The 32-year-old actor kicked off his monologue by jokingly addressing a question he thought the audience might have. “My name is Daniel Kaluuya, and first of all, I know you’re hearing my accent and thinking, ‘Oh no, he’s not Black. He’s British!’” he quipped.
“I’m here to reassure you that I am Black,” he added. “I’m Black and I’m British. Basically, I’m what the royal family was worried the baby would look like.”
The timely joke referenced the bombshell interview between Oprah Winfrey, Prince Harry and Meghan, Duchess of Sussex, last month. During the conversation, the former Meghan Markle, who is half Black, alleged that before her son, Archie, was born in May 2019, an unnamed member of the royal family had “concerns and conversations” about “how dark his skin might be when he’s born.” The comments led many to wonder if the family is racist.
The zinger earned Kaluuya high praise on social media.
“Someone give Daniel Kaluuya the Emmy now for the delivery of that Royal Family joke #SNL,” one fan wrote on Twitter.
“Daniel Kaluuya saying He's Black and I’m British is what the royal family thought the baby would look like was the funniest moment of this episode," added another.
Kaluuya continued to address race and cultural differences between the U.S. and the U.K. throughout his monologue.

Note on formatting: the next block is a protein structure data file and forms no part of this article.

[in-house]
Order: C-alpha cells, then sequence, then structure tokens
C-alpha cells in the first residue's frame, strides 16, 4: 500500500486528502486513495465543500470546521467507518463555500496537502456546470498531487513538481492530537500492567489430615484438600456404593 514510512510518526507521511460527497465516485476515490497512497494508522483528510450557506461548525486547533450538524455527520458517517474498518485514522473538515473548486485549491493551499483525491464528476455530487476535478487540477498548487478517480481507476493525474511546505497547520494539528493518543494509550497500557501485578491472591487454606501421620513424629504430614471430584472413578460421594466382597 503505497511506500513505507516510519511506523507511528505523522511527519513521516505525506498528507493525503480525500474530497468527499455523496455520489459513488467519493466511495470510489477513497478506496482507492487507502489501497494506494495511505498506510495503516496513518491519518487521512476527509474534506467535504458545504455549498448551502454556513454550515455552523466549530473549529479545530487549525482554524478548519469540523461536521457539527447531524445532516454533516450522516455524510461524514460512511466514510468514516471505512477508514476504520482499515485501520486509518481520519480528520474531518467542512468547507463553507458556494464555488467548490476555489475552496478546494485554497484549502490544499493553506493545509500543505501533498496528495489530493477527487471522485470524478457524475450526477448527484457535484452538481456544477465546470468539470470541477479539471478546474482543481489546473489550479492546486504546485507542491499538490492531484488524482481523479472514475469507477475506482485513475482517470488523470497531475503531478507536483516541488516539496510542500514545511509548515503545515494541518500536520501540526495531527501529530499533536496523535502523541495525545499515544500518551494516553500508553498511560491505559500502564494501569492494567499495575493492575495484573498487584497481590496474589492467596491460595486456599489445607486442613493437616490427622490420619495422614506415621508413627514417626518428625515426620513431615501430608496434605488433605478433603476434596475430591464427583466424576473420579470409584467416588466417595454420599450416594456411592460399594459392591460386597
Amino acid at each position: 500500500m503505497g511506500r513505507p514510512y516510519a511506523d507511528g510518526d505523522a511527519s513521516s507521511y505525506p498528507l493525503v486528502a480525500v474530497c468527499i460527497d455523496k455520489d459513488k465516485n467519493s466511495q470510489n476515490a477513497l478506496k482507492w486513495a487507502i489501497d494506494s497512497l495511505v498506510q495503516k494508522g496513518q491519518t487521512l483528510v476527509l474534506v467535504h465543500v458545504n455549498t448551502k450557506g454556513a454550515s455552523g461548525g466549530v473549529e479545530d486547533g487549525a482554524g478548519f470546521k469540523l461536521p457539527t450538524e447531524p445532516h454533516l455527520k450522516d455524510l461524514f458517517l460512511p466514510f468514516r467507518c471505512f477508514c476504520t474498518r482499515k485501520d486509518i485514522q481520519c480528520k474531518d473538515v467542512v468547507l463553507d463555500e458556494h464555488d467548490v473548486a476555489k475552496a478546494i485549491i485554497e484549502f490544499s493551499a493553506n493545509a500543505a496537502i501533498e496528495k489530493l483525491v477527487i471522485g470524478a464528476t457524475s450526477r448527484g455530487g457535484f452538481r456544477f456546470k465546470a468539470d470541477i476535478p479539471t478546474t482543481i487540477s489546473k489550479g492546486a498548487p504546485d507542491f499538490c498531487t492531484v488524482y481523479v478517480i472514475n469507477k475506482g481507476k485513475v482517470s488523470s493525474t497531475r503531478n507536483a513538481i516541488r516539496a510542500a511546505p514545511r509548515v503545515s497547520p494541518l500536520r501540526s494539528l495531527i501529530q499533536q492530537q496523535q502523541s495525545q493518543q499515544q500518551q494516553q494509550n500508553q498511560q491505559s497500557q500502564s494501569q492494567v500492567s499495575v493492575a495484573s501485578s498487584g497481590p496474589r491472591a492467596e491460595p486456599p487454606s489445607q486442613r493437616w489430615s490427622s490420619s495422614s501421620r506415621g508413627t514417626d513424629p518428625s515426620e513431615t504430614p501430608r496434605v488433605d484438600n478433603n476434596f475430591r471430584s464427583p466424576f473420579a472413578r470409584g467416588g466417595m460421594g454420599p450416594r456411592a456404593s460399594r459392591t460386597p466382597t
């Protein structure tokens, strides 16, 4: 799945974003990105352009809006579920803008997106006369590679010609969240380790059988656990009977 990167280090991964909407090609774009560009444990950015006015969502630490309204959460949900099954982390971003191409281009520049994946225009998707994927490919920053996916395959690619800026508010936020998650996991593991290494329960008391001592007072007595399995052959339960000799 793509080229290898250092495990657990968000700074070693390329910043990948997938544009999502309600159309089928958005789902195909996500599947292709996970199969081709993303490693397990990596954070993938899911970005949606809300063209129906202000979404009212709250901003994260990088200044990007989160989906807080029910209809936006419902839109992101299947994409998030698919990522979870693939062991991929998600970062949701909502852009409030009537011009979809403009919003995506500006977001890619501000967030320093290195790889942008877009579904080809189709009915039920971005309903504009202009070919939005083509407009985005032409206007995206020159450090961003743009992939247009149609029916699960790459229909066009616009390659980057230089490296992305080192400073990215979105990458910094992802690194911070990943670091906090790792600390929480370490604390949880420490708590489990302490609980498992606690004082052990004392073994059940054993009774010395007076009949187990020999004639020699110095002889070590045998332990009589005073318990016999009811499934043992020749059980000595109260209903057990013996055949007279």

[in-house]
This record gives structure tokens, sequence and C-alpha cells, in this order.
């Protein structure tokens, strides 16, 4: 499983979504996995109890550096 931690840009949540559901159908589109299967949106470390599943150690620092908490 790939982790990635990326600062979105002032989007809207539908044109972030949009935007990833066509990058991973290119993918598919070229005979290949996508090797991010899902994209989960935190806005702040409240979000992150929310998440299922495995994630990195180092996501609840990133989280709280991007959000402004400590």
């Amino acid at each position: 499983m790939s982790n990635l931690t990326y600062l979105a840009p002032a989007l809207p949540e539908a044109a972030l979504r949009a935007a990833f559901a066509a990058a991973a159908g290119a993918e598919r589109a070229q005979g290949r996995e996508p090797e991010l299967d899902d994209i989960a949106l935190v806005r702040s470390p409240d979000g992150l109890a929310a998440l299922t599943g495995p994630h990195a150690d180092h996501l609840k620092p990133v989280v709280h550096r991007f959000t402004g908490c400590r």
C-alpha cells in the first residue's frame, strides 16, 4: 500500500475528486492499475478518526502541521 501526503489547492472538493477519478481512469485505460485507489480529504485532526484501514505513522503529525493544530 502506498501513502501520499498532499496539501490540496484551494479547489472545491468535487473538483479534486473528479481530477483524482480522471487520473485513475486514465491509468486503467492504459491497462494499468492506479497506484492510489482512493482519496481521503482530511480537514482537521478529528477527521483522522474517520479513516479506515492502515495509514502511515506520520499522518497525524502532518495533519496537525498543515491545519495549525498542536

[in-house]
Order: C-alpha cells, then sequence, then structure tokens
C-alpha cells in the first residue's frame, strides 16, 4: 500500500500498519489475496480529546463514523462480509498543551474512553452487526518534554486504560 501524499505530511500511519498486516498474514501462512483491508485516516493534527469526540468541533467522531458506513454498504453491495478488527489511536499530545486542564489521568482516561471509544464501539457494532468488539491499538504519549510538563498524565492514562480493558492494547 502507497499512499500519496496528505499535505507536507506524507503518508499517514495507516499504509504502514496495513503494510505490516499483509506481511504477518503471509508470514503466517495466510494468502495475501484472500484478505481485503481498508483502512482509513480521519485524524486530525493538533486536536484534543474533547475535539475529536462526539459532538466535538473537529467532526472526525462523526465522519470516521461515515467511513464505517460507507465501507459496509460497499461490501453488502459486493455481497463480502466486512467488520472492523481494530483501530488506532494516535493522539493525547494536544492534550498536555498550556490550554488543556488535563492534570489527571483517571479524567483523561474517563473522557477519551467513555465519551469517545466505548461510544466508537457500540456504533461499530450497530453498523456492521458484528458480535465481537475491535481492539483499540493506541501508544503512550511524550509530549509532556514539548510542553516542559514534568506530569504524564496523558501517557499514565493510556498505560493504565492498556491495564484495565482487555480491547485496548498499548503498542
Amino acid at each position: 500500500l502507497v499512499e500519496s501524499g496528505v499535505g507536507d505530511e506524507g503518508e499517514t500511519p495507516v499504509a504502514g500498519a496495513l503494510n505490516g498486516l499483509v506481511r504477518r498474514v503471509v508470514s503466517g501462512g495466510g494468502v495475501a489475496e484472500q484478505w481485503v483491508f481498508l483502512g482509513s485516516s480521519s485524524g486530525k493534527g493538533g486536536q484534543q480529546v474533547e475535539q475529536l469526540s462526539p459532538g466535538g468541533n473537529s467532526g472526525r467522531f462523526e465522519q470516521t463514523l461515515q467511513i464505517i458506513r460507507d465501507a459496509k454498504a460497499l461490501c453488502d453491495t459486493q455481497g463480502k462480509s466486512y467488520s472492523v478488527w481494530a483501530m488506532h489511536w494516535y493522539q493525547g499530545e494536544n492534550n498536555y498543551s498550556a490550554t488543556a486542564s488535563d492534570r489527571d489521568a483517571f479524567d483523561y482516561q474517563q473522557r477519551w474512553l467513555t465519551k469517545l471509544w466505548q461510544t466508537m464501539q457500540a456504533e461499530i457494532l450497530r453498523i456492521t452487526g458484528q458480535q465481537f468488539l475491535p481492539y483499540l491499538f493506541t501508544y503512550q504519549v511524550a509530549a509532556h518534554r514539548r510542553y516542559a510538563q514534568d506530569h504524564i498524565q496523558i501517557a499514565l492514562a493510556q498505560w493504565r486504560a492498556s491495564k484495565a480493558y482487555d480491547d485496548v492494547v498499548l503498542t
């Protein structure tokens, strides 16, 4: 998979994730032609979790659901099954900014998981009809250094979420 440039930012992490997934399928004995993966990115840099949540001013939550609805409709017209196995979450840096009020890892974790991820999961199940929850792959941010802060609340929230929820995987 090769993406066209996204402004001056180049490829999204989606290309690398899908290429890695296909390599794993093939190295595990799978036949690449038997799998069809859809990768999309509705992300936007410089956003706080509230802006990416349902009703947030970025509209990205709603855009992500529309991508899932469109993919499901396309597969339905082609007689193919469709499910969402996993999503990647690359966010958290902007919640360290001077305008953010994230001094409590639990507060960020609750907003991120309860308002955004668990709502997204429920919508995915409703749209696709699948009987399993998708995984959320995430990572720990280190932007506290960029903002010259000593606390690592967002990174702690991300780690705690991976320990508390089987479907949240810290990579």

“People always ask me, ‘What’s worse, British racism or American racism?’” he said. “Let me put it this way: British racism is so bad white people left. They wanted to be free to create their own kind of racism. That’s why they invented Australia, South Africa and Boston.”
Kaluuya later poked fun at his Golden Globes acceptance speech, where he forgot to unmute his microphone.
“I was muted! Can you believe that? I told the best joke of my life, and I was muted!” he said, before making a reference to "Get Out," his first major movie hit. “I felt like I was in the Sunken Place.”
Kaluuya ended his monologue on a touching note by giving a shoutout to an "SNL" veteran cast member, Kenan Thompson, as he recalled a story from his childhood.
“Before we get started, I just want to say how grateful I am to be here,” he said. “When I was 9 years old, I wrote a play that got performed with real actors and everything. This is a true story. The play was based on ‘Kenan and Kel,’ and that play led me down a path that got me to this stage tonight with Kenan backstage right now.”
“So I just want to take this moment in front of Kenan and the world to say, thank you mom, thank you god, and thank you, Kel.”